DG: But the thing is, I think it’s Winogrand who said, “Sometimes the hardest thing to photograph is the thing that looks most dramatic.” To make a picture of it that’s as dramatic as it is is really difficult. I’m startled by how I was able to take pictures of things that look dramatic. This time, my pictures looked as interesting as it was.
Were you aware at the time that you were capturing something in amber?
DG: I didn’t understand at that age what time was. At 22, I didn’t think I was going to live to see 1984. I went back in 1986, or ‘85, with my wife and I wanted to show her where I took the pictures. I was looking for the people in my pictures and they were gone. I was so naive. It hits me. They got older and died. Or things happened. The place was run down completely … the Scarface era. It occurred to me that this will be a great thing to show to people that I got inside this little world. If photography taught me anything it’s that things disappear.
Kitsch isn’t the right word, but the subjects in your photographs display this dazzling array of wild, garish fabric patterns—geometric, floral, animal print, all kinds of stuff—and this riot of outlandish sunglasses.
DG: Crazy time period, fashion-wise, etc. The retirees’ outfits were similar to what my grandmother and her sisters were wearing. They were weird-looking to me. Why was my 70-year-old grandmother dressing up in these crazy prints? But that was what they dressed up in. Not just my grandmother, they’re all wearing them.
Why do you think the leopard-print taste of the retirees isn’t too different from the punk rockers you documented a few years later?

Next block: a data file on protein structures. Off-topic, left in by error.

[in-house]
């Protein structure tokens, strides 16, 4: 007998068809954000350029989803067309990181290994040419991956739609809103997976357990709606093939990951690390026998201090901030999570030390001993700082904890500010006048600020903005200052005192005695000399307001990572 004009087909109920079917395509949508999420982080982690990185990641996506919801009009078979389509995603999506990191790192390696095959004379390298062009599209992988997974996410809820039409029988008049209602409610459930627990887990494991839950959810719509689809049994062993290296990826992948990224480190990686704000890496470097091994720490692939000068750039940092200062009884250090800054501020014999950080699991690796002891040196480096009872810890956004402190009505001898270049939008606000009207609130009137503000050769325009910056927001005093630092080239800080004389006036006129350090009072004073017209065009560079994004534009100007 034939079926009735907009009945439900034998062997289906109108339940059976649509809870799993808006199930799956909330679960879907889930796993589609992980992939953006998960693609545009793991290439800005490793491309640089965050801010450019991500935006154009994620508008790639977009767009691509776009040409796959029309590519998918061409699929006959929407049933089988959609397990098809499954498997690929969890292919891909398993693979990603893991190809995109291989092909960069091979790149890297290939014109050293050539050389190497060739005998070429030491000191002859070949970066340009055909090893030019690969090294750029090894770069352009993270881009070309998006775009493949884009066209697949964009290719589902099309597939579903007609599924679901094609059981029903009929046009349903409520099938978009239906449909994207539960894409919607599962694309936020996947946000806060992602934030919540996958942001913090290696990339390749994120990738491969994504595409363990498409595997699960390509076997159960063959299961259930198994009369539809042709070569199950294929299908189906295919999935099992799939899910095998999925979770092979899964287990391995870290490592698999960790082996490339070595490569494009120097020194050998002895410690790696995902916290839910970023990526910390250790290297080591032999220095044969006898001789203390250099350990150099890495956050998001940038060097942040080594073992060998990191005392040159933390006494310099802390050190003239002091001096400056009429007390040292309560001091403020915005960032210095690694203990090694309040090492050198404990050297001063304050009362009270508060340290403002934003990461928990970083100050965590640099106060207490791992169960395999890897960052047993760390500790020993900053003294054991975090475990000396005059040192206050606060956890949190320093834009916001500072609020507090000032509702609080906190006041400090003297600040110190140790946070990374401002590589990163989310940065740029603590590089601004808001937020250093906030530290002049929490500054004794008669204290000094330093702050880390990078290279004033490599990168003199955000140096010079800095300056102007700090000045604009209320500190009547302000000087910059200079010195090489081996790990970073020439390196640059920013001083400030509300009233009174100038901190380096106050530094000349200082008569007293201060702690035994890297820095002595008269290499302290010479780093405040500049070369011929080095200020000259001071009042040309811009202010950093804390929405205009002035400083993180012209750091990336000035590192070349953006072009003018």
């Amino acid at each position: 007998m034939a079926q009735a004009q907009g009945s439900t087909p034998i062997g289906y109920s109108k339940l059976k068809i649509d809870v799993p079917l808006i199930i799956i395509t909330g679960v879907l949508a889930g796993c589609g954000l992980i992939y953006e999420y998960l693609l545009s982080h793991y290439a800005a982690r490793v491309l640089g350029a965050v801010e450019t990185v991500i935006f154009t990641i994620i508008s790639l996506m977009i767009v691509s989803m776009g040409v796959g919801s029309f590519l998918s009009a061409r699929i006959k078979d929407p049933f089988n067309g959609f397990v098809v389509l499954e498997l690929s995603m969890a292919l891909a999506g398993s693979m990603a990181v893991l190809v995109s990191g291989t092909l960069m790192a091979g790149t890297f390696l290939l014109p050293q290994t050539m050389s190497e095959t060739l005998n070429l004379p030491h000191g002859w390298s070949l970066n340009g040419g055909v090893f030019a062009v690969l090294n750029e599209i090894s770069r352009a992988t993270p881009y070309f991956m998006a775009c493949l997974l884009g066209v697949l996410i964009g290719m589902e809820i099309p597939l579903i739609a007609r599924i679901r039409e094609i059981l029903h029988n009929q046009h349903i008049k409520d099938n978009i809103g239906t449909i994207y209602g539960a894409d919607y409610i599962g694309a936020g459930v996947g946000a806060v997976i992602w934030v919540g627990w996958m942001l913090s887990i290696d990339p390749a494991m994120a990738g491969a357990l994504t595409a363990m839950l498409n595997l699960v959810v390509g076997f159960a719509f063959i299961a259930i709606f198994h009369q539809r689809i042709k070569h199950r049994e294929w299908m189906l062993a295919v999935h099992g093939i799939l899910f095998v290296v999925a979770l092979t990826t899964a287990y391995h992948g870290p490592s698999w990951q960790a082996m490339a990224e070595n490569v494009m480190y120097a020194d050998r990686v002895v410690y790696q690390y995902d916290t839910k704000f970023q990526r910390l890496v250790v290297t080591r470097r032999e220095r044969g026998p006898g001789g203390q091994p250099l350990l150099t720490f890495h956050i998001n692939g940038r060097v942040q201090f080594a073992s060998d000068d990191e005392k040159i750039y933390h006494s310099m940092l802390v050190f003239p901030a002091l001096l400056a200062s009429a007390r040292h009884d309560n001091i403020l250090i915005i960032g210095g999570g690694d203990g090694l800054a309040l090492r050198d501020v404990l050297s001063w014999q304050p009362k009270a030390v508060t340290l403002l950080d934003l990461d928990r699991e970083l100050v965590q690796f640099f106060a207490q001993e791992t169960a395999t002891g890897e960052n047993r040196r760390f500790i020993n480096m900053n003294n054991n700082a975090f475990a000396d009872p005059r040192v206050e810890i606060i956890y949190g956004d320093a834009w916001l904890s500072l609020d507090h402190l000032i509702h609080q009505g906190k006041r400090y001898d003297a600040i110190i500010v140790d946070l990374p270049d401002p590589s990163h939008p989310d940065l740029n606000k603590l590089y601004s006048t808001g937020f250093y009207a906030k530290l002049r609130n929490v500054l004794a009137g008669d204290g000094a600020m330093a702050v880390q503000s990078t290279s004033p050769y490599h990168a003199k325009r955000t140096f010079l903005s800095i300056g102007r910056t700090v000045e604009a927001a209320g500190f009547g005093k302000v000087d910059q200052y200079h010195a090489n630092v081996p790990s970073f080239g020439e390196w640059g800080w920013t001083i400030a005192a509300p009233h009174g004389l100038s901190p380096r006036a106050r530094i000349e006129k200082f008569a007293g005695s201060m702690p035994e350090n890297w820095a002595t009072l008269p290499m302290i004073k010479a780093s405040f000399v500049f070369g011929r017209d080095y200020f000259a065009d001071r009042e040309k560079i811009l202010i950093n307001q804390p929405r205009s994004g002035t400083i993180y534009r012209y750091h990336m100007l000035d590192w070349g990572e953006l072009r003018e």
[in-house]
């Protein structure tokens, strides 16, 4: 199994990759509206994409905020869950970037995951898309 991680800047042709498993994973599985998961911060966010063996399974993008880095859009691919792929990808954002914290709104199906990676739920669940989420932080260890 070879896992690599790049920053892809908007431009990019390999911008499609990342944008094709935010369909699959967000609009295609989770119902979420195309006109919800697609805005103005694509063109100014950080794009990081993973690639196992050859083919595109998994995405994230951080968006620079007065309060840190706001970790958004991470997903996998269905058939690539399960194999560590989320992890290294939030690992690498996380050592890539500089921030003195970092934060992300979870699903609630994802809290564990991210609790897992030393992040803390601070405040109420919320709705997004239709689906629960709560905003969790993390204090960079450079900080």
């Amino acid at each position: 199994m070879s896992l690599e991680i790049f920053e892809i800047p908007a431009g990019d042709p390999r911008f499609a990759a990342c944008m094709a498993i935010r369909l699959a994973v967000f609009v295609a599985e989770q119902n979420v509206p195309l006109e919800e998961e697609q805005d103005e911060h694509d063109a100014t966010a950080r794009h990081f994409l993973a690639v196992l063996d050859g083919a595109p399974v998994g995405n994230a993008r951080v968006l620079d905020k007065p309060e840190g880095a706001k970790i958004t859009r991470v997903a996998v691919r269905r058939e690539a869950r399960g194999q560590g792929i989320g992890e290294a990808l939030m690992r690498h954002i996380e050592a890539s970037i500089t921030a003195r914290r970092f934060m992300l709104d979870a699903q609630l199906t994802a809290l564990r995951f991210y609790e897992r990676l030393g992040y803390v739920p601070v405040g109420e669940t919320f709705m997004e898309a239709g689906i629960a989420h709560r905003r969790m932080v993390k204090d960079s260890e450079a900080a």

DG: It’s a combo of things. These people really dressed up to go to the beach. They got their hair done. They had their perfect bathing suit. They were ready for their close-up. When I went into the punk scene … a lot of people were going down to Union Square to these clothing shops that were selling clothing from the ’60s. Somebody like Blondie (Deborah Harry) would go looking for the look that the lady had on the cover of the book. We’d all seen those people. [Legendary St. Marks Place shop owners] Tish and Snooky from Manic Panic they look like the ladies in these pictures. When you take old peoples’ clothes and put them on young people sometimes they look pretty good, especially when the old people are wearing wacky fashions.
You’ve been back and forth to Florida a lot over the years. What’s your favorite story about your travels here?
DG: There are favorite spots and then there’s affordable spots. I found the Century Motel five or six years ago. It’s kind of tiny and things are encroaching on it. It’s still there. Years ago, when I went in the ’80s and ’90s to Miami Beach, my favorite was the Cardozo. My wife and I went down. We drove down 95, which was a fun trip. St. Augustine was great. There were some crazy museums. The Museum of American Tragedy. Basically, some guy’s backyard with trailers full of stuff. The ambulance that took Kennedy to the hospital after he was shot. It was a weird place. Along with Ponce de Leon, the Fountain of Youth. There’s always crazy stuff to photograph in Florida. And we did that whole trip down 95. We got a discount coupon booklet that got us cheap tickets for the Cardozo Hotel. This is in ’92. When I’d gone in ’86, I discovered Elmore Leonard and got the book La Brava. It’s about a photographer who photographs the aging retirees on South Beach. I went, “That’s crazy. That’s what I do.” It turned that photographer’s life into a mystery novel. And the story takes place in the Cardozo Hotel. What also takes place is they’re filming Hole in the Head, the Frank Sinatra movie in the 1950s. So my wife and I stay in the Cardozo Hotel for a week, for no more than 50 bucks a night—Gloria Estefan hadn’t bought it yet—I could have my fantasy of being in the hotel that had been written about in La Brava, and then I rented Hole in the Head from Blockbuster in Miami Beach. We watched the movie in the hotel it was filmed in. So that was my favorite trip to Florida.